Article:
From Hokey To Hip: Animated GIF Goes To Hollywood!!
Early animated GIFs were pretty simple. Flashing lights were popular. Starting with version CS2, you could build animated GIFs entirely in Photoshop (earlier versions also required ImageReady). Here’s a video tutorial by Howard Pinsky which shows how to construct a “flashing lights” GIF similar to the one shown below.
Using just a few frames, you can construct a humorous animation, like the, um, exotic dancer shown below. This RDesign tutorial shows how to construct a simple GIF animation in Photoshop CS2. This Russell Brown tutorial shows two different approaches to creating a 5-frame animation in Photoshop CS3.
Recently, animated GIFs have acquired a new cachet– and a new name: cinemagraphs. Photographer Jamie Beck and graphics artist Kevin Burg are credited with coining this term. They’ve written this very short history of cinemagraphs.
One of their images is shown below. It’s one of the most common types of cinemagraphs: billowing hair and/or clothing in an otherwise still photograph. You can see more of their work at cinemagraphs.com.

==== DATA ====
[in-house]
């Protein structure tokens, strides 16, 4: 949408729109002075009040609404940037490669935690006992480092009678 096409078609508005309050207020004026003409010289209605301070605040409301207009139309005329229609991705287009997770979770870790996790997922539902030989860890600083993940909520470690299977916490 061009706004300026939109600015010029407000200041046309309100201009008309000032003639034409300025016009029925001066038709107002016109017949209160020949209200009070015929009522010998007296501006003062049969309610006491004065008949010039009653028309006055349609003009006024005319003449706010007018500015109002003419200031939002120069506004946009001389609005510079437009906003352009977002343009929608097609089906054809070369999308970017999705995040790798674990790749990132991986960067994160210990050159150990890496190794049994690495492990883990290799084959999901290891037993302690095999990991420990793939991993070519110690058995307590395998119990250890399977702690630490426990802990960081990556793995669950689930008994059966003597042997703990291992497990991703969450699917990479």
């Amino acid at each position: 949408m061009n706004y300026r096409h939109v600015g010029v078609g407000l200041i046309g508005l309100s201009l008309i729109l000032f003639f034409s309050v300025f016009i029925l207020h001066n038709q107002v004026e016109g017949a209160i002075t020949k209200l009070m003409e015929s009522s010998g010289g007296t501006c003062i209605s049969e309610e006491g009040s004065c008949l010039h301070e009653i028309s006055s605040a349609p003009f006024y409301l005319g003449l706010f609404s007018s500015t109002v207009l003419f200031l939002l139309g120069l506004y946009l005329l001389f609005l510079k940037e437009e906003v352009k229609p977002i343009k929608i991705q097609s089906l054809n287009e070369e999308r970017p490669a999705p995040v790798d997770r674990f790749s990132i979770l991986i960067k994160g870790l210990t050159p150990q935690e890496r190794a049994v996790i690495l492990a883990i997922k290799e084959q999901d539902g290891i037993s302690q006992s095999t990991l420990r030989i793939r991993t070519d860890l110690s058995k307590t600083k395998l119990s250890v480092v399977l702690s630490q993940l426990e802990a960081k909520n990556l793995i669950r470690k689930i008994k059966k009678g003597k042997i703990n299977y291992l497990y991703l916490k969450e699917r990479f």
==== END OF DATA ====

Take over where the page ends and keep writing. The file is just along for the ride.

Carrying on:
Below is a good example of my own personal favorite type of cinemagraph: the animation is restricted to a single individual or element in what is otherwise a still photograph. The effect is mesmerizing. It reminds me of certain episodes of Rod Serling’s original Twilight Zone television series, where individuals become trapped in a static or frozen world.
Given their potential for easy laughs, it’s not surprising to find cinemagraphs that
feature movie stills– a return to hokiness!! Here’s one from The Shining, starring
Jack Nicholson and his eyebrows…
You can view more movie cinemagraphs at Arshad Cini’s excellent DesignBeep blog.
What do you think? Have animated GIFs evolved, or are they just wearing fashionable new clothes? Hope you’ll leave a comment.